What Does Collating Mean?
Collating in printing refers to the method of gathering and arranging multiple sheets of paper in a specific sequence.
Do I need my pages collated when printing?
Most sequential collating is done during printing. Each individual sheet prints off in the predetermined order of collation (typically page 1, 2, 3, and so on). Some specialty jobs call for multiple types of paper to be used throughout the document which also requires special collating setup. Most digital presses can alternate multiple stocks of paper within a given print job, but some specialized collating must be done by hand in the bindery/finishing department.
Collated Printing generally refers to multiple originals printed and sequenced in logical numerical order. Each set contains one copy of each original in its defined place in the sequence. More broadly, collated printing refers to any print job that requires pages or paper types to print in a specific order.
Un-collated / Non-collated Printing refers to multiple originals printed and sorted separately, not sequenced. For example, a print run of 500 copies of 3 originals not collated would print all 500 copies of page 1 in a "set," then all 500 copies of page 2, then all 500 copies of page 3.
Should I Print Collated or Un-Collated?
This depends entirely on the purpose of your print job. Say you're printing 500 copies of 6 different single-sided flyers. Rather than having 6 items in your cart, you should combine these into one cart item and print Not Collated to keep your different flyer variations separate. So on the order form, this would say 6 originals, 500 copies, Not Collated. This will help keep your flyers cheap by combining the total quantity for a greater volume discount.
If you're printing a document which reads as one piece from page 1 til the end, choose Collated Printing. This is the obvious [only] choice for books and booklets, but is also appropriate for multi-sheet copy and flyer jobs or any job where there are multiple pieces that must be grouped together, or where 1 "set" consists of multiple sheets.
Occasionally there are jobs that call for a combination of un-collated and collated printing. For example, you may have a book job that has all the same inside pages collated, but requires 10 different variations of the cover. In this case, hand collating must be calculated too because the covers will be printed separately. This requires a custom quote. Most times, you'll get this info quickest by placing the order through the website and including any special requests in the Job Notes. You are not automatically charged when checking out.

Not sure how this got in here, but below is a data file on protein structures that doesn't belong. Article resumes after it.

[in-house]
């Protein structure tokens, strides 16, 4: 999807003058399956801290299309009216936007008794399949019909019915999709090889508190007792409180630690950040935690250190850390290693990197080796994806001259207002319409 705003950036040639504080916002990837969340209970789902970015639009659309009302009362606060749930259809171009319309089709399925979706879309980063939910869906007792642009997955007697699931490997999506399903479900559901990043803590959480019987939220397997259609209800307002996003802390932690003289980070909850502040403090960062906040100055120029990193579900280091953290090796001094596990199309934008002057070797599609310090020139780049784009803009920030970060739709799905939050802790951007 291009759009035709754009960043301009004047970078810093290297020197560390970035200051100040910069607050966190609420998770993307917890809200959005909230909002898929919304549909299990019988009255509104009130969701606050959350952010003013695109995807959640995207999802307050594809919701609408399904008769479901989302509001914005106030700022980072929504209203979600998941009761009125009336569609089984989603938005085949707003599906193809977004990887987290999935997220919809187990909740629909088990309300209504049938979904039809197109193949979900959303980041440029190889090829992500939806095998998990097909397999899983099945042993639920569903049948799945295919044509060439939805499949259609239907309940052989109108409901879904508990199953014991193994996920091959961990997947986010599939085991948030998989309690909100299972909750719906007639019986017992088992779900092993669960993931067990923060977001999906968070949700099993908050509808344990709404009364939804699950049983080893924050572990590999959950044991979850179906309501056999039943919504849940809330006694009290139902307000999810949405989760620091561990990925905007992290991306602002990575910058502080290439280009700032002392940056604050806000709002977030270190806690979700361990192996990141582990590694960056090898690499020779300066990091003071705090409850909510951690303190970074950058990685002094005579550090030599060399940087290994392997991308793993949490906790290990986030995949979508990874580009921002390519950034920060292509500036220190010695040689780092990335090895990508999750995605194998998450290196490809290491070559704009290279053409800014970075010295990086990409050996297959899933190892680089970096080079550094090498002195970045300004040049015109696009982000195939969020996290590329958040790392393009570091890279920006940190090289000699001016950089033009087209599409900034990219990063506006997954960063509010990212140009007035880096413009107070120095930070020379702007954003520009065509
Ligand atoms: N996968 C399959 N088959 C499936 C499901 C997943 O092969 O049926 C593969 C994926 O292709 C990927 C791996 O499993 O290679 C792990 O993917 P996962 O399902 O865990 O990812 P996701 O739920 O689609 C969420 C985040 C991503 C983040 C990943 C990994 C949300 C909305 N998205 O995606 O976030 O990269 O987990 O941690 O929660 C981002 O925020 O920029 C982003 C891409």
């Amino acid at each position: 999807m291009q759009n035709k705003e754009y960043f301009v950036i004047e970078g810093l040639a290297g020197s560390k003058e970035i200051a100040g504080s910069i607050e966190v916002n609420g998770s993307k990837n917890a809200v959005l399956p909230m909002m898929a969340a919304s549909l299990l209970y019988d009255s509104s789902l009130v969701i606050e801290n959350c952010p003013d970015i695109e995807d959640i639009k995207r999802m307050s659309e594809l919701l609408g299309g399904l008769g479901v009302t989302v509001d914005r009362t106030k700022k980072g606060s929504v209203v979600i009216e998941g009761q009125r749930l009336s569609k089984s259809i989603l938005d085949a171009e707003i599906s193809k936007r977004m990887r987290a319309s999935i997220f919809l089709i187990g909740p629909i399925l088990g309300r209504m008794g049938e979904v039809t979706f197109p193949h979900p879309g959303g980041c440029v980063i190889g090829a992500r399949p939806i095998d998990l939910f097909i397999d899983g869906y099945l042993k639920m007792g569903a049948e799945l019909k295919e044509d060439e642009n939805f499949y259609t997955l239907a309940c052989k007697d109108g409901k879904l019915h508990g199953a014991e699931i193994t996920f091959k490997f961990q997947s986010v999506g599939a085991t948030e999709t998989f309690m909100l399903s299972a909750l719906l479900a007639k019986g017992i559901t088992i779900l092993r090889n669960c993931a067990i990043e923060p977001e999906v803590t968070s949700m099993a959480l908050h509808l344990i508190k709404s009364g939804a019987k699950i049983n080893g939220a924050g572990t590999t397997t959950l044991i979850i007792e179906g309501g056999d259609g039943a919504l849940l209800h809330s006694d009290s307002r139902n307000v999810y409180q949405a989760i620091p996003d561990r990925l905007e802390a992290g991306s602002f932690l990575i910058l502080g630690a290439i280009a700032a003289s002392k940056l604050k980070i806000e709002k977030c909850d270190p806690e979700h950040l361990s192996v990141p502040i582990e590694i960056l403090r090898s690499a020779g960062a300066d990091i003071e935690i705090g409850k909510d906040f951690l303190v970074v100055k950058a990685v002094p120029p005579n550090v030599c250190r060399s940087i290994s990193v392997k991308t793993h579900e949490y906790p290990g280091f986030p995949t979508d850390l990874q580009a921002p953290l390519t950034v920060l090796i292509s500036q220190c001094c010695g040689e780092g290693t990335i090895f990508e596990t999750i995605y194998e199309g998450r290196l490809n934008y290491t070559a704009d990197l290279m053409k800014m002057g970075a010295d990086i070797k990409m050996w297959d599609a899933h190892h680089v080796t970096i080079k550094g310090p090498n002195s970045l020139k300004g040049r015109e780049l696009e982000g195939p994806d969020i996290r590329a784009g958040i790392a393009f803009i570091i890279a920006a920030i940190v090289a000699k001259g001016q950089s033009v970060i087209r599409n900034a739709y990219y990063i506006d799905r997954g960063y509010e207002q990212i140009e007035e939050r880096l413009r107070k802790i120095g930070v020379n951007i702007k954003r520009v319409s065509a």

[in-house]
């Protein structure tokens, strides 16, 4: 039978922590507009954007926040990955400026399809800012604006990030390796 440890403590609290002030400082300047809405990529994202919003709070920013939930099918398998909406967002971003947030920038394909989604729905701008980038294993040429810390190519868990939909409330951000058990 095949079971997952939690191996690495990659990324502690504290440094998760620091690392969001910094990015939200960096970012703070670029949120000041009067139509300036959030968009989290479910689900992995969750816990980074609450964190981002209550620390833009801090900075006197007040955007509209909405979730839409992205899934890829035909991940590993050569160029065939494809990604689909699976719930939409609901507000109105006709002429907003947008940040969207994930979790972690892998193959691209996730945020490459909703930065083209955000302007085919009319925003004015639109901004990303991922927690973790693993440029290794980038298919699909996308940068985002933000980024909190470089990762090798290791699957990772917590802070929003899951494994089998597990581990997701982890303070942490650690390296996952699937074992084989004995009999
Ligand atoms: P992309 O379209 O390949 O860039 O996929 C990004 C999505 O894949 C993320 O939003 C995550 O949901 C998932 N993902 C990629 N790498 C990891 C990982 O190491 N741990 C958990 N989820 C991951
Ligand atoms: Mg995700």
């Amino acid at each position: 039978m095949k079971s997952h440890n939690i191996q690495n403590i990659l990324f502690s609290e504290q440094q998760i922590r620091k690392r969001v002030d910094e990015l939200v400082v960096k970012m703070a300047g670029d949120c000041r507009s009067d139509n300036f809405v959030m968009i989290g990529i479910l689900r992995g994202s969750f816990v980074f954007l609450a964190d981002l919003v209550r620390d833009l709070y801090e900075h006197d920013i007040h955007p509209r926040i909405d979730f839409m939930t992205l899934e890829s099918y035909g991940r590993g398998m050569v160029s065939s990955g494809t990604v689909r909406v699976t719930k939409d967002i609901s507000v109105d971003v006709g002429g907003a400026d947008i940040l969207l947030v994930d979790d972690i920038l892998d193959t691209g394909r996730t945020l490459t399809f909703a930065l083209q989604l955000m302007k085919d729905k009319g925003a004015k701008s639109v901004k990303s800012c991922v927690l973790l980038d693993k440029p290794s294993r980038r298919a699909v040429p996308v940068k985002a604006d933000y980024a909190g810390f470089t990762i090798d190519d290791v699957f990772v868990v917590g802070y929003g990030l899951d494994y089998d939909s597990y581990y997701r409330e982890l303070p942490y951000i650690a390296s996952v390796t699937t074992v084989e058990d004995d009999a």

Print Collating Done by Machines vs. People
Simple, sequenced collation is done as part of the printing process and requires no extra finishing labor, whether collated or not. This is called online collating.
Collating done by hand after printing is called offline collating, or hand collating. Because this must be done manually, the price can vary depending on each individual job.
Why Collate by Hand?
There are many cases where collated printing must be done by hand. Here are a few examples:
- Mix of Bleed and No Bleed: A book has several photo pages scattered throughout it that need to print all the way to the edge (which is called a Bleed). The rest are just text with a blank margin. Because bleed trimming must be done after printing, those sheets must then be re-inserted by hand into the book.
- Different Sheet Sizes: Some jobs require a "gradual trim," where each sheet in the sequence is slightly larger or smaller than the sheet before. These must all be trimmed separately and collated by hand.
We hope this Collating guide has shed some light on the topic. By default most jobs print Collated, so make sure to choose Not Collated if that's what you need.